A Time Honored Technique

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I was reading James Howell’s book The Beatitudes for Today in preparation for my upcoming article series on the Beatitudes. In the first chapter I ran across this statement:

To see and hear Jesus with clarity, we need to tune out the background racket that can drown out what Jesus taught and blind us to what he did. To do so, it may be helpful to resort to a time-honored technique of reading the Bible. For the rabbis of Jesus’ day, every word, every letter in Scripture was there for a reason; nothing was superfluous.”[1]

Now, I don’t know about you, but a lot of the time I’m perfectly happy “seeing and hearing” Jesus in the words of my pastor, or a devotional book, or some “Christian” book by a favorite author—or a popular Christian author. 

But Howell has an incredibly valid and important point to make: to truly know what Jesus said we must read the Bible—the written Word of God. That’s the only place we can hear His unadulterated voice—the only place our own bias, or someone else’s interpretation doesn’t distort His message.

Now, I’m not saying pastors and Christian books in general are bad. They’re not (well, some truly are!), but inevitably the author’s bias will influence the way they interpret the Scriptures. We can’t help it. The study I’m currently doing on the Beatitudes is a perfect case in point. I’m reading about a dozen books, and finding widely different interpretations of some words or ideas. My task will be to find the path through that most nearly matches Scripture—or at least my interpretation of Scripture. And inevitably at times I’ll get it wrong.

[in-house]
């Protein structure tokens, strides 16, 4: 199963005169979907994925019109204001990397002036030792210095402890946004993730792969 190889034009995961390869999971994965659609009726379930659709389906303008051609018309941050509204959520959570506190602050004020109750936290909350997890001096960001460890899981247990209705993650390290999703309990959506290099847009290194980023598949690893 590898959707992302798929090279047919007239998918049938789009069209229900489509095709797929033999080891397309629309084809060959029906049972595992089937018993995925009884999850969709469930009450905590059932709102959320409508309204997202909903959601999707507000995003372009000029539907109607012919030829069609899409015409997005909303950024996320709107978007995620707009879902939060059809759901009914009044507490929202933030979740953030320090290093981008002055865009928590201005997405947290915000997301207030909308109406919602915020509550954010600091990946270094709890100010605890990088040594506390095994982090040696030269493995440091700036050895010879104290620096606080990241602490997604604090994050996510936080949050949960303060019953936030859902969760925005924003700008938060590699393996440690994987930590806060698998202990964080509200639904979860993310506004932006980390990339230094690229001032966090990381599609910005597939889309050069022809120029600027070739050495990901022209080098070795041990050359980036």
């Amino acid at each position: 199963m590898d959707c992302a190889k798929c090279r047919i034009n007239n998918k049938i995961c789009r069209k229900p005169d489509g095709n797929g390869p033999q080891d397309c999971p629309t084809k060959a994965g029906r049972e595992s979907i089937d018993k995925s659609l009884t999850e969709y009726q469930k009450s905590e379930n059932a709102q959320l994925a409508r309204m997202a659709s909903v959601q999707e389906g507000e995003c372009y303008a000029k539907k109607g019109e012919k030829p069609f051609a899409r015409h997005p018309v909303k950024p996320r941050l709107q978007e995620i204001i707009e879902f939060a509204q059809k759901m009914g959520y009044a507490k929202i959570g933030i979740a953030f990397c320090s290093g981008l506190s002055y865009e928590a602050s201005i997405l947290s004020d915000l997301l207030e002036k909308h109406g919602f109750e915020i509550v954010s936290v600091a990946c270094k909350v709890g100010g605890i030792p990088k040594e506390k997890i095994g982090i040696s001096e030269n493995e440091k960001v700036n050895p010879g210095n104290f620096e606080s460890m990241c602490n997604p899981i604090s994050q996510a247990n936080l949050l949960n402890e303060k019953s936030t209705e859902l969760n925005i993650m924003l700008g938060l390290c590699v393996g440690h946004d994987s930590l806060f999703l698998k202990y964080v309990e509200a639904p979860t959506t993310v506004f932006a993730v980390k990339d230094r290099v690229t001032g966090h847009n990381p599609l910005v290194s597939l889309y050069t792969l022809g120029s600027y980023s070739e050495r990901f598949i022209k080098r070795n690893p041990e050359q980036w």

By all means listen to the preached word; by all means read Christian authors. But then be a Berean. We read in Acts 17:11 that “the Berean Jews were of more noble character than those in Thessalonica, for they received the message with great eagerness and examined the Scriptures every day to see if what Paul said was true” (emphasis added). 

If those early Christians felt it was necessary to check Paul’s message against Scripture, we can hardly do less. Examine the Scriptures; pay attention to every word. If what your pastor says, or what you read in a Christian book doesn’t fit, make sure you throw out the bad, and stand firm on that which is “breathed out by God and profitable for teaching, for reproof, for correction, and for training in righteousness” (2 Timothy 3:16).

Looking for a Bible-reading plan for the new year? Check out “The Word”


[1] James C. Howell, The Beatitudes for Today (Louisville, KY: Westminster John Knox Press, 2006).

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